What you now understand from your readings is that these famous physicians are actually killing their patients.

Your responsibility is to explain to them, if you can, that because they do not wash their hands or sterilize their instruments, they sew death into every wound.

Your assignment is to persuade them to forget most of what they have been taught, to abandon much of the wisdom they have accumulated over their distinguished careers and to rebuild their understanding of the practice of medicine around the new theory of germs.

Do you think you could do it? Do you think you could convince them? Do you believe they will they be glad to hear you? .........


...........What do you think will happen to your practice if this kind of word gets bandied about? How would you be likely to greet the messenger?

Just like Pasteur's germs, variability is everywhere. It cannot be seen with the naked eye. The virus of variability can only be detected by using special instruments. Germs are controlled by pasteurization. (Walter) Shewhart showed how to measure the virus of variability, how to reduce it and how to keep it under control. In short, Shewhart invented the equivalent of pasteurization (for processes)

In the beginning people thought that Shewhart's approach was only suited to the manufacture of devices. Just as Lister understood the broader significance of Pasteur's work to the practice of medicine, so too did Dr. W. Edwards Deming understand the significance of Shewhart's work to general management.....

------These men realized that the key to better management is the study of the processes whereby things get done and through such study to learn how to reduce its variability and to obtain predictable results from all processes, even intellectual processes such as designing, planning and budgeting.

(These) investigations thus laid the foundations for the "germ theory of management"."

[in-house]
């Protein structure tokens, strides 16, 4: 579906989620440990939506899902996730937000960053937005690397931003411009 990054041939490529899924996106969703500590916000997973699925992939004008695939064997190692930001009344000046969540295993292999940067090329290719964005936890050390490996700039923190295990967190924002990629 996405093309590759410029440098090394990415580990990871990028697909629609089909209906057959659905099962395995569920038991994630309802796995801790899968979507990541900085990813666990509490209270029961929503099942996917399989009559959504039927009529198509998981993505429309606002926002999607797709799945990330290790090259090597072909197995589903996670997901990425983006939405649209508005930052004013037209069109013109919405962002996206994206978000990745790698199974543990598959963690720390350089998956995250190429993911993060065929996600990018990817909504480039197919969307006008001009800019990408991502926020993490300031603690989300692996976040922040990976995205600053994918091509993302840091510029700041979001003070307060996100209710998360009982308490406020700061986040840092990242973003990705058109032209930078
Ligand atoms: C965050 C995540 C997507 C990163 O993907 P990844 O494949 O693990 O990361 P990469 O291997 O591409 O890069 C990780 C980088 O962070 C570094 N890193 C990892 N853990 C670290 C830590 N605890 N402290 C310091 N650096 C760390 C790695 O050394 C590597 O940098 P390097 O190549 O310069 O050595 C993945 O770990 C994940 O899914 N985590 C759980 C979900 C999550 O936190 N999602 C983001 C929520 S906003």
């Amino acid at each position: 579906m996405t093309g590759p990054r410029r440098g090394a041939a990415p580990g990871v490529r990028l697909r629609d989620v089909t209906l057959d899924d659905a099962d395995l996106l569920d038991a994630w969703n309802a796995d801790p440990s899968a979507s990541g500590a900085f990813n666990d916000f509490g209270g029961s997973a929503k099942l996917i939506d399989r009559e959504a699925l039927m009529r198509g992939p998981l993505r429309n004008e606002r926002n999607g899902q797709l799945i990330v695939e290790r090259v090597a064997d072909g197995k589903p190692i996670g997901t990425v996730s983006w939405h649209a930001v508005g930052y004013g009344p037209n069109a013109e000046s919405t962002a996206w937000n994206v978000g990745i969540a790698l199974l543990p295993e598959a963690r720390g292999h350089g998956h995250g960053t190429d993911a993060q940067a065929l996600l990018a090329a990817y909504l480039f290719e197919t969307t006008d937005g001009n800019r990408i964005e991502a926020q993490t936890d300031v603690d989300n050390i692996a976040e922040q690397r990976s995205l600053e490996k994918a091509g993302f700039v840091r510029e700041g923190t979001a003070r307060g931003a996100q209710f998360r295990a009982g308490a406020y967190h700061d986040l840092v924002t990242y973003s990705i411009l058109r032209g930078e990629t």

The full paper (and more) is available at:http://www.qla.com.au/pages/Tribus.html)

The fundamental reason why doctors didn't understand germ theory was that they didn't understand "the system", i.e., the human body.

Similarly, managers who don't understand organisational and inter-organisational systems are likely to be "hacking off limbs" to save patients when in fact they are often the cause of spreading the deadly viruses causing the problems.

To continue with the medical analogy, if all managers understood the organisation as a system and were broadly competent in all the core disciples of management, in the same way that medical doctors need to understand the workings of the human system and are broadly competent in the core disciplines of medical practice, then it’s likely that our successes in medical advancement would be paralleled in our organisational advancement.

An Unfortunate Irony

It’s an unfortunate irony however that the medical profession, who have evolved an unfathomable depth of understanding as to the workings of the human system and consequently have made huge leaps in their own domain, remain blind for the need to apply the same principles to managing the health system.

No competent medical practitioner would ask a lay person (if I can use that term) to perform a medical procedure of any consequence except perhaps in an emergency and/or only under the supervision of a qualified medical practitioner.

However medical practitioners ( or indeed many other professions) have no qualms in assuming that they can and should run/manage/re engineer/transform complex organisations such as hospitals or health services without any training or expertise in the disciplines that underpin effective and efficiently managed organisations, never mind high performing organisations.

Until such time as the subject matter experts in the service and knowledge worker sectors come to value the full suite of management disciplines, including Operational Excellence/TQM/Lean, and either embrace them for themselves or embrace their application by their (qualified) Operations Management peers, then we are condemned to suffering the torment of working in or being serviced by organisation who are managerially stuck in the 18th century, where managers unknowingly spread and propagate the diseases inherent in legacy management practices, which in turn create the endless opportunities in the BPI/Performance Improvement/Transformation fields for practitioners like